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The times dispatch. (Richmond, Va.) 1903-1914, June 23, 1912, Image 15

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Persistent link: http://chroniclingamerica.loc.gov/lccn/sn85038615/1912-06-23/ed-1/seq-15/

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of The Times-Dispatch
Reading Aloud
! An article T read laut week talked
entirely about the effect you had upon
children by rending aloud to them?
thoughts that ltd developed In their
brains and pictures and Impressions
?that were obliged to be left in your
mind by the, mere hearing of tales and
stories read out loud to a circle of chll
'drcn. A spoken word of necessity
makes a more vivid picture on the mind
than the mefe reading It yourself. It
?actually takes more concentration to
form the, pictures and mold the
thoughts that way than if you nicked
out the book and gave it to the child
and told him it was a pretty story.
To all things there are drawbacks.
One very clover man that has i great
many children says that It ?s worse
than addressing *. mass-meeting 10 even
ottempt. to read aloud in his family.
But, all things considered, don't you
find yourself turning buck to tiio.se
days when y ?u squeezed up next to
your nl.-ter in bed. with your eyes turned
on the bright fire, while *<ear Cousin
M iry r-ad von to sleep with the most
tin'.Hing sort of stories about the Phil?
istines and the bearit that ate up the
bad little children in tr.- Bible? Those
are times for planting ideals, and you
made the most lasting bits of canvas
for your memory storehouse later on.
1 always thought of fSoiiath as the
most terrible monster In hlatoiT, and
the cry that the Philistine* t?e upon
Ui" sent terror to my souL
The ies; j,in tb? world to really
enjoy 'Diddle. Dumps and Tot." which
always stands out in my mind as a
classic, by the way. I* from the top of
a very Mz'h feather bed and the dear?
est old lady Imaginable rocking at the
foot and reading about "dat one what
f'.tiwd made done slip out de do."
Hooks that are read to you In the little
girl and boy days keep a hold on us
that nothing In after vr-irs ever quite
blots out They were our friends and
companions by the way. and we are con?
tinually hunting around for somebody
that knew and loved them. too.
Lots of people say: "My little boy is
so busy playing ho never has time for
me to read to him" Maybe you don't
put your little boy to bed or run In
for that time of night when a little
(...-.?<. eyes are big with dreams and
Imaginations and thoughts of things
that he cannot quite Htralghten, out
That Is the time to tell the story or
read the story. What If he doeS go to
? leep in the middle of It all? Won't
he want to hear the rest of It the next
night? Or, better stl'.l. ho may stop the
play to rorre and h?r.r about the knight
that wore the go!dcn spur and bsttled
with a lance as long n-s the curtain
pole. The story time la the time that
you get right Into the middle of the
child's Imagination, and that Is a
placs "o few of us s-em able to get to
Don't you want your little boys and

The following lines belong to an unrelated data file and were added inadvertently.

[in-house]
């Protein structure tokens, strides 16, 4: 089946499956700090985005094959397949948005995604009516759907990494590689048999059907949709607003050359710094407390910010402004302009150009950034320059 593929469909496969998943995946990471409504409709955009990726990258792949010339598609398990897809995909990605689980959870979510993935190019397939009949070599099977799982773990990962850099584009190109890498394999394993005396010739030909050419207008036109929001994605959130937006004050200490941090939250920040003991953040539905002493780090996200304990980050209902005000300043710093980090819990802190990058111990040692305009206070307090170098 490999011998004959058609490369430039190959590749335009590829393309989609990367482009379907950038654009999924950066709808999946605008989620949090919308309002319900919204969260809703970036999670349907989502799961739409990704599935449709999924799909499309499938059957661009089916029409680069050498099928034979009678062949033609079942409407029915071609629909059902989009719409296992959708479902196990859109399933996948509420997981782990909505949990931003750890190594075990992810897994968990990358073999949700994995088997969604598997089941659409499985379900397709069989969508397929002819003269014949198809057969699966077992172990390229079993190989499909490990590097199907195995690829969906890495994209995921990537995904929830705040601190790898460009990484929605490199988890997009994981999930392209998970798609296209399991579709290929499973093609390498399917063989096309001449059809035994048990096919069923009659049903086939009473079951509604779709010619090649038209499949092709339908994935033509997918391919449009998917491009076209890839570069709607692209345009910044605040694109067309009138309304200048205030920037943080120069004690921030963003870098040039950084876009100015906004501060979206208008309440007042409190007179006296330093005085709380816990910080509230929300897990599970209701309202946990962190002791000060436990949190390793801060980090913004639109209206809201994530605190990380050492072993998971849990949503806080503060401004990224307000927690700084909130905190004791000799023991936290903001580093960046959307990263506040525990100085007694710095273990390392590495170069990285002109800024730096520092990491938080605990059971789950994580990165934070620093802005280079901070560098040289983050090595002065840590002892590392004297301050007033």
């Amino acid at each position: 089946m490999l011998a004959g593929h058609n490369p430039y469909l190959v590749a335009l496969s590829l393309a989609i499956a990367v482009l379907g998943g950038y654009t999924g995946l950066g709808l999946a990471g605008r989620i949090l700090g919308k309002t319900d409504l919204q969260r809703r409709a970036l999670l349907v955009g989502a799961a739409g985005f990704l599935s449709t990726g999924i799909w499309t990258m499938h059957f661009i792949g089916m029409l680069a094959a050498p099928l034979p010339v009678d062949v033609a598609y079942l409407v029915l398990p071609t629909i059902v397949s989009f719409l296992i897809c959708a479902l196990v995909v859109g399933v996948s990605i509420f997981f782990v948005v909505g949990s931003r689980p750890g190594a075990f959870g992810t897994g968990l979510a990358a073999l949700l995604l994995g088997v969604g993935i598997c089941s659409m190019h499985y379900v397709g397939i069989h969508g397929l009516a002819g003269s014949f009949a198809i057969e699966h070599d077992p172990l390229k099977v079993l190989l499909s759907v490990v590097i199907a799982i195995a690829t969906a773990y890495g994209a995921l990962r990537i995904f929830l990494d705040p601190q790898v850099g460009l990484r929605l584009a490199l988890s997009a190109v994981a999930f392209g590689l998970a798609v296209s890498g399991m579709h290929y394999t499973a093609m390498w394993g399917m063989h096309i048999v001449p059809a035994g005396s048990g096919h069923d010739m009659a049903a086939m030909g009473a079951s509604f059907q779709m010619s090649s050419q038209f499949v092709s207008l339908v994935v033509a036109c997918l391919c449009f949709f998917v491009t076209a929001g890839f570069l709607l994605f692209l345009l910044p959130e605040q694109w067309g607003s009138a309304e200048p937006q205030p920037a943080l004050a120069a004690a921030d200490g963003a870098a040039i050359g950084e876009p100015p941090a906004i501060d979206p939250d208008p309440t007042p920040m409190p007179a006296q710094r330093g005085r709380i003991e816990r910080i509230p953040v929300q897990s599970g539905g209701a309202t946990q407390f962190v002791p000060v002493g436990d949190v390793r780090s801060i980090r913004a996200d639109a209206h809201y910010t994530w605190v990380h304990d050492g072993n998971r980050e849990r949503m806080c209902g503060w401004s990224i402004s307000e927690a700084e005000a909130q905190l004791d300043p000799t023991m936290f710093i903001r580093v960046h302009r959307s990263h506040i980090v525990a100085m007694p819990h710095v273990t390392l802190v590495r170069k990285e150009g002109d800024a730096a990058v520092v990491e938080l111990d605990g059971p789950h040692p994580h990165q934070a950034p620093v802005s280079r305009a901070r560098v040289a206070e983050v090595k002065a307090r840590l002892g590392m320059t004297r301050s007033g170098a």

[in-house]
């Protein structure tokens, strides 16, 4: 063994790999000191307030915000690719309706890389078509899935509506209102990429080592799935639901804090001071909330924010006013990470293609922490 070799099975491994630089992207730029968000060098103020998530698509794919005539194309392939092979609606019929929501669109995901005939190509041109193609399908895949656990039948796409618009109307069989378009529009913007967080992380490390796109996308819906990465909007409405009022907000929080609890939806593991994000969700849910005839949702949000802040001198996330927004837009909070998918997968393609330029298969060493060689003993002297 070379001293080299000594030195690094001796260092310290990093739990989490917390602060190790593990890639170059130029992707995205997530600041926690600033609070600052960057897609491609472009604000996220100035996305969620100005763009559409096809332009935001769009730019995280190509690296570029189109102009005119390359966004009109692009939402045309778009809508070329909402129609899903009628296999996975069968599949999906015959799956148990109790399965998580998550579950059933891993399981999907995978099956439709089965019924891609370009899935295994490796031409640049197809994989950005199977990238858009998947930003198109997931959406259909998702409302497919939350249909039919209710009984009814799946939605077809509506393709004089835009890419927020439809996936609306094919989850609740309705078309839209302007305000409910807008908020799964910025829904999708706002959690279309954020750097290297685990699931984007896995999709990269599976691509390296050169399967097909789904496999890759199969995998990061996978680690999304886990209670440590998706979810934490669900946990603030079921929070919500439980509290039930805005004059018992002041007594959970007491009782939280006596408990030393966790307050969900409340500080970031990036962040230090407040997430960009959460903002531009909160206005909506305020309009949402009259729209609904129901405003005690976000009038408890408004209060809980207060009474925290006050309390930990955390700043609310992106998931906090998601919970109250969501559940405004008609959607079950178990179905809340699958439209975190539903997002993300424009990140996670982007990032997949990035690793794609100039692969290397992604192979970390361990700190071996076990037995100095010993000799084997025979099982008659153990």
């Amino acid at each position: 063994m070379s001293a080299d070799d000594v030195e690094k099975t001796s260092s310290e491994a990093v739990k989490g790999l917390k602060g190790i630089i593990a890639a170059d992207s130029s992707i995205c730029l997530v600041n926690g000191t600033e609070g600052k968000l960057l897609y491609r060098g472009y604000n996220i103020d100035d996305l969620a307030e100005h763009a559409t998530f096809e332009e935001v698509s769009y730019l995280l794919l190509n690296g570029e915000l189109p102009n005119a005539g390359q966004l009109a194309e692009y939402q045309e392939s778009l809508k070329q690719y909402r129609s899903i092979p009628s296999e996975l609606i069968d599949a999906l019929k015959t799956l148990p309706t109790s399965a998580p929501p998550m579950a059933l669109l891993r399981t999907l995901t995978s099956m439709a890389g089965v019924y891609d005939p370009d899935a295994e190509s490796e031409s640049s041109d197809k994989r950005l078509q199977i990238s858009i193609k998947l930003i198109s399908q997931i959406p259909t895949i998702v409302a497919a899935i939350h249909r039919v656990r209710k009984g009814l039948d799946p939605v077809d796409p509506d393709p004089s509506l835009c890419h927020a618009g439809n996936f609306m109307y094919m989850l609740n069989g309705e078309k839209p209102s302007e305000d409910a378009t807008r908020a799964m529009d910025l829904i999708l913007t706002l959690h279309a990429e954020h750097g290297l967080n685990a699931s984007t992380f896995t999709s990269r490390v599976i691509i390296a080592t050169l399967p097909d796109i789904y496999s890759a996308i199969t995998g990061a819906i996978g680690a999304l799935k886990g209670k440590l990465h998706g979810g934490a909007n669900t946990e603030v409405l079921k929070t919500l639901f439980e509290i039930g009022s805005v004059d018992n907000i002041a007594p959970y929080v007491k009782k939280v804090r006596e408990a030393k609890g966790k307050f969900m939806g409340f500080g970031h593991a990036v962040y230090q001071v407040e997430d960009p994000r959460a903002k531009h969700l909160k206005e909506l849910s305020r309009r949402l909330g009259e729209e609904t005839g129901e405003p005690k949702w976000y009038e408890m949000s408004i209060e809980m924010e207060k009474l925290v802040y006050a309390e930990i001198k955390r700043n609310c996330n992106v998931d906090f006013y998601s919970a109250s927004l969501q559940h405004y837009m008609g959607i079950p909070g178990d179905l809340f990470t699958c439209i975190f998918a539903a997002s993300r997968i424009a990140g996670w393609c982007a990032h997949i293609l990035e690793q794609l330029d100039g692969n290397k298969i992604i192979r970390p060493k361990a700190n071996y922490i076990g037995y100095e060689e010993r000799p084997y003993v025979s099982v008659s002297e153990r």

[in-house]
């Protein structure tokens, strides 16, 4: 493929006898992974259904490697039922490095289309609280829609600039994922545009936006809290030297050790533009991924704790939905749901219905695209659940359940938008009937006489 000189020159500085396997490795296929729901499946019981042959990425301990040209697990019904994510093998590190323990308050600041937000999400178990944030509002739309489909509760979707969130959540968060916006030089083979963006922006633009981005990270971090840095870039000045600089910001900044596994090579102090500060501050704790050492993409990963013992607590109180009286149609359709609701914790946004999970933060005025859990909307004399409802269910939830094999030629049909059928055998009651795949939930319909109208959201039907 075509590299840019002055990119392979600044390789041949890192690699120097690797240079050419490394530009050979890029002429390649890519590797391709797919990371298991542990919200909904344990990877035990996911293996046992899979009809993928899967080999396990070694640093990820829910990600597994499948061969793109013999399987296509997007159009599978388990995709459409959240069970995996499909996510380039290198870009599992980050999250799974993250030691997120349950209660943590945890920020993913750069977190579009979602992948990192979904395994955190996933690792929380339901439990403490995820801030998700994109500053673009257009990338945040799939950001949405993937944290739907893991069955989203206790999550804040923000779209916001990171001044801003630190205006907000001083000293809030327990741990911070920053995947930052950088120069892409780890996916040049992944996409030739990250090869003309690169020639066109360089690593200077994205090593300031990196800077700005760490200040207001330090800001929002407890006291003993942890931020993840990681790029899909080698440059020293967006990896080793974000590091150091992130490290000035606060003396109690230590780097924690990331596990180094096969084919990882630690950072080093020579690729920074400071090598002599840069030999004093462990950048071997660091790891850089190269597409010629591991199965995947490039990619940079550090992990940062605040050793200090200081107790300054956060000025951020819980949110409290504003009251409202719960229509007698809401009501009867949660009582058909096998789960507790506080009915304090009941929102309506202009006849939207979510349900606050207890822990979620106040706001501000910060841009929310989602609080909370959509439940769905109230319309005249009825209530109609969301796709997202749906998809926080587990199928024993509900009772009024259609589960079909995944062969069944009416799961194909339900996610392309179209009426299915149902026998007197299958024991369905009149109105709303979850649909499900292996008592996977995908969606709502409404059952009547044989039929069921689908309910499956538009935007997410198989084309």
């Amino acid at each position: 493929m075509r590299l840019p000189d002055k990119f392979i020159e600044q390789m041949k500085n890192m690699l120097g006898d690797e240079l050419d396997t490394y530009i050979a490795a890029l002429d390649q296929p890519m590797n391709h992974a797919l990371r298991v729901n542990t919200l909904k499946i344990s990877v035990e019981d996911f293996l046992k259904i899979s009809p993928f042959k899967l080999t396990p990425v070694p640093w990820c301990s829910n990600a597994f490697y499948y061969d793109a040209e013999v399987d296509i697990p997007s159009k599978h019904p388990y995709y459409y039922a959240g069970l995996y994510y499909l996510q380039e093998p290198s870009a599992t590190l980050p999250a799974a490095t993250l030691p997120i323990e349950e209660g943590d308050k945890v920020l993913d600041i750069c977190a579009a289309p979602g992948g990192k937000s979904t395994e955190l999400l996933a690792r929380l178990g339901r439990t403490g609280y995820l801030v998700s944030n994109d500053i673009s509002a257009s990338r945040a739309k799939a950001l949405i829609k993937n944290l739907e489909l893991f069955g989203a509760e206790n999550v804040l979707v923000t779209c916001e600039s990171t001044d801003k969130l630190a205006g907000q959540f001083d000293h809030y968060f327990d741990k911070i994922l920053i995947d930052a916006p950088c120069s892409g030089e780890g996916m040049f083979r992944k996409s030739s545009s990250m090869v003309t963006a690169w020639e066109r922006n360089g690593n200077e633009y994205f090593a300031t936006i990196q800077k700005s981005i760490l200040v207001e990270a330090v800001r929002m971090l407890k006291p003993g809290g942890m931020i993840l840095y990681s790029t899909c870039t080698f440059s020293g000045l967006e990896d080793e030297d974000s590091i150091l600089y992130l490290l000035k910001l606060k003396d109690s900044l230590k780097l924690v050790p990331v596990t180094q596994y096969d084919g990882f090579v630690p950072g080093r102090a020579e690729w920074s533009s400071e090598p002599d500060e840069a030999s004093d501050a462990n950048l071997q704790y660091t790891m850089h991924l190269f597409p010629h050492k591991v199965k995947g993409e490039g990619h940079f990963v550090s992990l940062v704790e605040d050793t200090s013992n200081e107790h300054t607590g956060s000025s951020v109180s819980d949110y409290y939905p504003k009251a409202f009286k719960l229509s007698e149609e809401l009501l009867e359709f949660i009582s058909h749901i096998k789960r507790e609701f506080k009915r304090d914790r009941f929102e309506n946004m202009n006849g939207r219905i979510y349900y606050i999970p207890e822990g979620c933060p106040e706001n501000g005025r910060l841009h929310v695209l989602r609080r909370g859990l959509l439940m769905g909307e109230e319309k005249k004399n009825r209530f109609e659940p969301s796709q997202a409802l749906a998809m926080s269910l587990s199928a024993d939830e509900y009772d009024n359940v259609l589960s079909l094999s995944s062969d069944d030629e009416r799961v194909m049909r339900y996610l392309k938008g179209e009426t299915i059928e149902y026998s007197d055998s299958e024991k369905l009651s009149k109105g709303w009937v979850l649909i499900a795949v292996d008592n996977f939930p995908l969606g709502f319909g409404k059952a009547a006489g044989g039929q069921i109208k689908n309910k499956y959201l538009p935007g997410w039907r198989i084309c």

g'.riF to remember about the perfect
knight and the bkimelees life and to
r*rn?Tr,ber at the same time that you
told them about It?
Reading aloud to a child Is Ilk*
weaving a golden ?pell tbout that
child's thoughts, nr.d with the thoughts
v. Ill come a beartful of love for you
and also a. woven fabric of the whole, in
which you are the thread thnt leads
from one maglo legend to another
You do r.et wa-nt any one else to have
that piece. RRENT SVITT,
The Pannier.
The modlHh woman who desires t? be
Indlivdual muat have trie pannier effect
Introduced upon h?r gowns. This new
note has met with an encouraging re
< > ption The par.nle.rs are not bunched
upon the hips, as of old, hut the drap?
eries d?-S"-er,d to the bem of the gown,
where they are caught up with a hand
f-oriie ornament of some variety, Rome
few gowns hav,-. t*'<- panniers looped up
well toward the back.
Ilomc-M?dr .Neckwear.
The woman with clever fingers 'an
turn out f?r herself numerous smart
t>s nnl Stocka if she Is keen enough
t-i copy the shop ones. Fushlon Jabots
from handkerchief linen or fine lawn,
cut into oval, round or oblong tain that
reach to the bust line or half-way above
It. Finish the edge with a narrow
buttonhole stitch? In small scallops, all
around, or In straight buttonholing on
the sides and three deep s-allops on the
In the centre put a medallion of lace
with the material .-ut away beneath,
and around It embroider a row or two
of pin dots or small eyelets 'to form a
frame. Newer are the medallions made
with a centre of punch work, with a
design embroidered or outlined around
These tabo are most serviceable In all
white, using fine mercerized cotton,
but are pretty In a color whloh Is re?
peated In the eollar. belt and stockings.
As they are not plaited, laundering is
Another smart tie to be worn with a
turned down or Dutch collar Is mnio
from a straight piece of heavy Upen
three Inches long and one Inch wide.
Hound the ends, scoop out sides slightly,
and finish with straight edge, of but?
tonholing. Make long eyelets about
half an Inch of centra, and through
them run velvet ribbon to match the
embroidery. The ends of the ribbon
project beyond the ends of the linen.
If desired, a small design in cyolet or
solid embroidery can be worked In
?ach of the rounded ends midway be?
tween eyelet and edge.
Draperies for the? Summer.
Printed flora] draporieB will be veiy
popular for the summer season. The